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The television screen was grainy, the result of an aerial atop my grandfather’s Haliburton cottage that let us watch snowy images that passed for television in those days.

The Dallas Cowboys were playing and my cousin, eight years older than me, pointed out a player in the game he’d played high school basketball against in Burlington, Ont.

That was the first time I ever heard the name Chris Schultz.

I was 16 and I can still recall watching the image of No. 66 at left tackle pushing off the line of scrimmage through all that static on the screen.

In those days, Canadians in the NFL were rare. Very, very rare. So, the significance of what I was watching was not lost on me.

Never could I have imagined that No. 66 would one day become a trusted work colleague, a friend, and someone I would come to know as an empathetic and gentle soul.

Or that I would write his obituary for SportsCentre, 38 years later.

Life is unpredictable.

Just like it was on Monday when I called Chris’s radio broadcast partner, Mike Hogan, just to make sure I had the right phone number after repeatedly being unable to reach him. (By his own admission, Chris was not particularly skilled using cell phones, so I knew my calls might just have fallen through a crack.)

I did have the right number, but I didn’t make that call. Three days later he passed away from a heart attack at age 61.

I first met Chris during the 1991 CFL season when I was a 23-year-old reporter new to the business and he was part of one of the most dynamic CFL teams there’s ever been, an Argonauts team that featured rookie receiver Rocket Ismail, quarterback Matt Dunigan and running back Pinball Clemons in their primes.

My biggest memory of Chris from that season came after a game in Toronto against Winnipeg, when Blue Bombers linebacker Tyrone Jones entered the Argo locker room to get something autographed by Ismail. (Yes, that really happened).

On his way out, Jones shouted “We’ll see you f***ers in the Eastern Final!”

Chris had surely seen and heard enough of the blabby Jones during the game, and this was too much.

He was the only Argo who took a stand, pointing and shouting at Jones, asking him how he thought he could come into their locker room and act this way.

The two had to be separated and nothing more came of it. But it gave me a glimpse at the fire that burned inside him. (The Blue Bombers did in fact meet the Argos in the Eastern Final but lost by a score of 42-3.)

It was years later when we connected again, this time at TSN where he’d been hired in 1998 and where I began to appear in the early 2000s while still working for The Globe and Mail.

Chris was such a warm and compassionate human being. It was hard for me to reconcile that he was the same guy I’d seen lose his cool in the locker room roughly a decade earlier.

I never knew Chris personally when he was a player. But I remember hearing a story from an Argo staff member that once, when Chris was told he had a season-ending injury, he broke down and cried in the doctor’s office.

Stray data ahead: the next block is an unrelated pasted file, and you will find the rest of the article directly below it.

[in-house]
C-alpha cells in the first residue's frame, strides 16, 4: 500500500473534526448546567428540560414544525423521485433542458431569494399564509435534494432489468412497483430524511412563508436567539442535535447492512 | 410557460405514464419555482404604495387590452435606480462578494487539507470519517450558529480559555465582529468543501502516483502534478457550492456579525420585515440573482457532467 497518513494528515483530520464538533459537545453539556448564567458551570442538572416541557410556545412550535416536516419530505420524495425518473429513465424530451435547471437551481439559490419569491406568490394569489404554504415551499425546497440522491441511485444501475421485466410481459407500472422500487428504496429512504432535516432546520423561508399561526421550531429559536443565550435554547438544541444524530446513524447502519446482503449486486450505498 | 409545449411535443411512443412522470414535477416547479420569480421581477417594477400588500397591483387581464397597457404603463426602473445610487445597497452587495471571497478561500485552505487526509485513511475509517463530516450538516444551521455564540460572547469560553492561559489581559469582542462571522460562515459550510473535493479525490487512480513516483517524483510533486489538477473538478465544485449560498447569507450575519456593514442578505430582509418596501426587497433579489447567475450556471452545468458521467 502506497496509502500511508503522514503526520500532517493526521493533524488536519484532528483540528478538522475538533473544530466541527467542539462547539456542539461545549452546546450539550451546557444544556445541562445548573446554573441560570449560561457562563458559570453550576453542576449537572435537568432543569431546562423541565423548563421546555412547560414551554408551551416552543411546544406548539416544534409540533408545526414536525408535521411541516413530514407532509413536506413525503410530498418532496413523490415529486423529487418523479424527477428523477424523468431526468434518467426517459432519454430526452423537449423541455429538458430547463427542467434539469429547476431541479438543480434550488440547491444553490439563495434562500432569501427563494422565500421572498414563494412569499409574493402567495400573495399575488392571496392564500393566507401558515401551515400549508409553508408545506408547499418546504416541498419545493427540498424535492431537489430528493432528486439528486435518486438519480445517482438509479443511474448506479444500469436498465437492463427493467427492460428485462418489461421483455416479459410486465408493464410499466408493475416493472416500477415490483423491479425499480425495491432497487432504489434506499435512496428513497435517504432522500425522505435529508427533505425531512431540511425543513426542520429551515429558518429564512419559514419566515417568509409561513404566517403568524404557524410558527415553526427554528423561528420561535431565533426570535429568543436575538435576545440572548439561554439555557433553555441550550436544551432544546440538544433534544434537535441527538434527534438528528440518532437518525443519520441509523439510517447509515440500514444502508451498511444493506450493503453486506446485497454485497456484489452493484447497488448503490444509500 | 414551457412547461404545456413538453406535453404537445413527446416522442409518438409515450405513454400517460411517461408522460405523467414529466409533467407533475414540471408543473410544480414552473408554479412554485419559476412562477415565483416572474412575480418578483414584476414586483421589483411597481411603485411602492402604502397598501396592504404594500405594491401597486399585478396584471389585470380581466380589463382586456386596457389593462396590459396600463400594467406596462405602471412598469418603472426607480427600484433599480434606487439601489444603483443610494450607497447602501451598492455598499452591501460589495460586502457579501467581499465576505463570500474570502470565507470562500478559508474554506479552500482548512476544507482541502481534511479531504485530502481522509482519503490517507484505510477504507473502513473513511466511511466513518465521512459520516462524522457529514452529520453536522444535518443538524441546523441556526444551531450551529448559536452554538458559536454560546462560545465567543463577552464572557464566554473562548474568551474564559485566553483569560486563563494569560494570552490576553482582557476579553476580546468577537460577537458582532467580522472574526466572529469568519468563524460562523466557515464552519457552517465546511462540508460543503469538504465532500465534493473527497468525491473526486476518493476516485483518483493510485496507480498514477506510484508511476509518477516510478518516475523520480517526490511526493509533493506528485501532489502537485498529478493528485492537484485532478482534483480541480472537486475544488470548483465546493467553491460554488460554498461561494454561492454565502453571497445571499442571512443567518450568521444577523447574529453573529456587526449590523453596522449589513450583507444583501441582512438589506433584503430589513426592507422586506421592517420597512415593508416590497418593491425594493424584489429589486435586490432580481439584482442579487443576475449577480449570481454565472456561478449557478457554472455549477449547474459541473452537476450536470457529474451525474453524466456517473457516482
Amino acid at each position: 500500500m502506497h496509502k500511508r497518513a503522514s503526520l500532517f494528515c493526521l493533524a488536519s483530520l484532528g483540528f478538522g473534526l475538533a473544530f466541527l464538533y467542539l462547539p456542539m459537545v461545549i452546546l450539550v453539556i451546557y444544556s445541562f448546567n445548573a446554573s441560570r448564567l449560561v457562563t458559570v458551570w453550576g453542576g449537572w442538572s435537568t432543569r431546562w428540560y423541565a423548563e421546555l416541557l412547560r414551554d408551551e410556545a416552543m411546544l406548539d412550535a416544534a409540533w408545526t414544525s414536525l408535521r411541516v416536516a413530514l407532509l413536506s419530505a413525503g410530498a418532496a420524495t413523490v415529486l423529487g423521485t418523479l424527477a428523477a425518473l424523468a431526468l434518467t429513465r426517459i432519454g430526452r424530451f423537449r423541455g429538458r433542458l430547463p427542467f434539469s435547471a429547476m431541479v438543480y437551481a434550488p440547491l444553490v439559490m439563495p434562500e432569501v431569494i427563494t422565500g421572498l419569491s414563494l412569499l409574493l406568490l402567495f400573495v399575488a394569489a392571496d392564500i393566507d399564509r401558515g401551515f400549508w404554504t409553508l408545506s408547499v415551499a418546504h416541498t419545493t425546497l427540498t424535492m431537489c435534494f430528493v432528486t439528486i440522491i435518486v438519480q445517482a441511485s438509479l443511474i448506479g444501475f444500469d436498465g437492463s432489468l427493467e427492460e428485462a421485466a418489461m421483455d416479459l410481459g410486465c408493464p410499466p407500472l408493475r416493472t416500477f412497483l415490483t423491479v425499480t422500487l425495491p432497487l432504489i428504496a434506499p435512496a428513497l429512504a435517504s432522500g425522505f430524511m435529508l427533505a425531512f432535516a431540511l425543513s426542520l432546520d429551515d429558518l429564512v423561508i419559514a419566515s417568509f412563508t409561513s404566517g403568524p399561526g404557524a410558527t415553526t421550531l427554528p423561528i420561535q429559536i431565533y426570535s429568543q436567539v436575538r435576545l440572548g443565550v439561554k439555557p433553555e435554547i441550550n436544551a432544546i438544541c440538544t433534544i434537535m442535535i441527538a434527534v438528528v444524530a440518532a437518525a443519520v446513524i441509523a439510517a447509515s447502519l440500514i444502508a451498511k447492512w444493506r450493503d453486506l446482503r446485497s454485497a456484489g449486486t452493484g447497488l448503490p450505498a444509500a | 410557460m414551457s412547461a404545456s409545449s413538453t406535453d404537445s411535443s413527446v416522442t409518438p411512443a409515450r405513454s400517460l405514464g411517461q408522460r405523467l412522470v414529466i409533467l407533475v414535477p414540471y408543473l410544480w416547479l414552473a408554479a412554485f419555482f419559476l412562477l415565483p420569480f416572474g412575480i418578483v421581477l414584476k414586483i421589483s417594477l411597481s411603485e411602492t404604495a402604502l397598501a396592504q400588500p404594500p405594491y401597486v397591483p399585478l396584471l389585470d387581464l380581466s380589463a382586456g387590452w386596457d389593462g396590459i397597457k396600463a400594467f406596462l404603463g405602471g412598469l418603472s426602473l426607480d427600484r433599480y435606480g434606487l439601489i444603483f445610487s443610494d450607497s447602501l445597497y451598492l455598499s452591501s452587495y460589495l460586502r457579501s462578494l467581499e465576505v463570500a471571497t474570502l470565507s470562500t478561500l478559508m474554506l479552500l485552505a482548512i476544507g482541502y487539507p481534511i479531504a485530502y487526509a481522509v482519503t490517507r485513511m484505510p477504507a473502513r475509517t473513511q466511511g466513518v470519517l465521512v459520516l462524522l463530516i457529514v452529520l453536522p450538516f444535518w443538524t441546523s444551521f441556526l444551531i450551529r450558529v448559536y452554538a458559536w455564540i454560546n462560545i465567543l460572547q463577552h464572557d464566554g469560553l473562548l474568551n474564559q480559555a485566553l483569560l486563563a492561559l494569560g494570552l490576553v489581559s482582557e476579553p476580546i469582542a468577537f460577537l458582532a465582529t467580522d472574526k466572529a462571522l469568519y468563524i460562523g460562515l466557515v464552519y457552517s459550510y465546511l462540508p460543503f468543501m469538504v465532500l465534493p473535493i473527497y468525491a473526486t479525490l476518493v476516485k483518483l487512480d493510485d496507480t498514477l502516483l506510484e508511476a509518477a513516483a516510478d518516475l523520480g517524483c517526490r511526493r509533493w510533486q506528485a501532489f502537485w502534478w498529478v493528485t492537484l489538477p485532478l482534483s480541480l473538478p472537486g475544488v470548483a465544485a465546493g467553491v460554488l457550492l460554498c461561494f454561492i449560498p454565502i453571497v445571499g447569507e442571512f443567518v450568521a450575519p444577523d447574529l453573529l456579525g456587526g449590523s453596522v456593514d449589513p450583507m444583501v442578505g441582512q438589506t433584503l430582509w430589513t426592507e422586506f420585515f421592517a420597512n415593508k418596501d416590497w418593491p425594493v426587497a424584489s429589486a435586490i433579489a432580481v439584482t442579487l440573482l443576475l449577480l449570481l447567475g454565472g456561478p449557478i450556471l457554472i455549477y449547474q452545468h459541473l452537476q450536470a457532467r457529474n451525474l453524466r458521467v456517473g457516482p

When I got to know him at TSN, I understood how much football meant to him and how much he cherished every moment he got to spend in or around the game.

Our friendship grew to the point where we would have introspective conversations that were far more about human nature than football. We talked about the risks he faced having played in the pre concussion-awareness era, and whether he would do it again, given what he knew today. He said he would because nothing could equal those experiences he’d had as a player.

Chris had an innocent curiosity about the world beyond football and he would needle me about being the know-it-all guy. That was one of the dynamics in our friendship.

More than anything, he just loved to be around football, never more than during a Grey Cup or Super Bowl week, reminding us throughout how lucky we were to be there.

I can recall 30 minutes before a Super Bowl kickoff getting a text from him that read simply “I feel very special and lucky right now.” That kind of thing happened a few times.

It was his appreciation for what he did for a living that always resonated with colleagues. It’s why he always worked so hard at it, bringing pages of notes with him to the studio every night.

Chris was equally proud of his time in the NFL and CFL, but I learned how disappointed he’d been that his NFL career lasted only three seasons.

In 2011, Chris and I were both part of the TSN crew covering the Super Bowl between the Packers and Steelers in Dallas. As we drove around the city during the week, there were times you could see Chris’s mind spinning as the sights of the city came back to him and sparked recollections.

One night our crew went to a local mall to visit a Dallas Cowboys merchandise store. Chris wouldn’t go inside, taking a seat outside. I asked him why. As I recall, he just shook his head. There might have been some words as well, but not many.

About a week after we got back, I got an email from him apologizing for what he felt was being aloof during the week. It said simply “I hope you understand … Dallas for me will always be unfinished business.”

Today, we all have that feeling because Chris’s business was certainly unfinished.

TSN producer Dennis Beram, who accompanied Chris on his NFL assignments, posted a picture on Twitter today that captures him perfectly.

It’s Schultzy sitting at the bottom of a goalpost, cramming in more prep time for that evening’s hit.

If you want to know the guy I knew, that’s him.

That’s how I will always remember him.

And like he did so often, I will smile.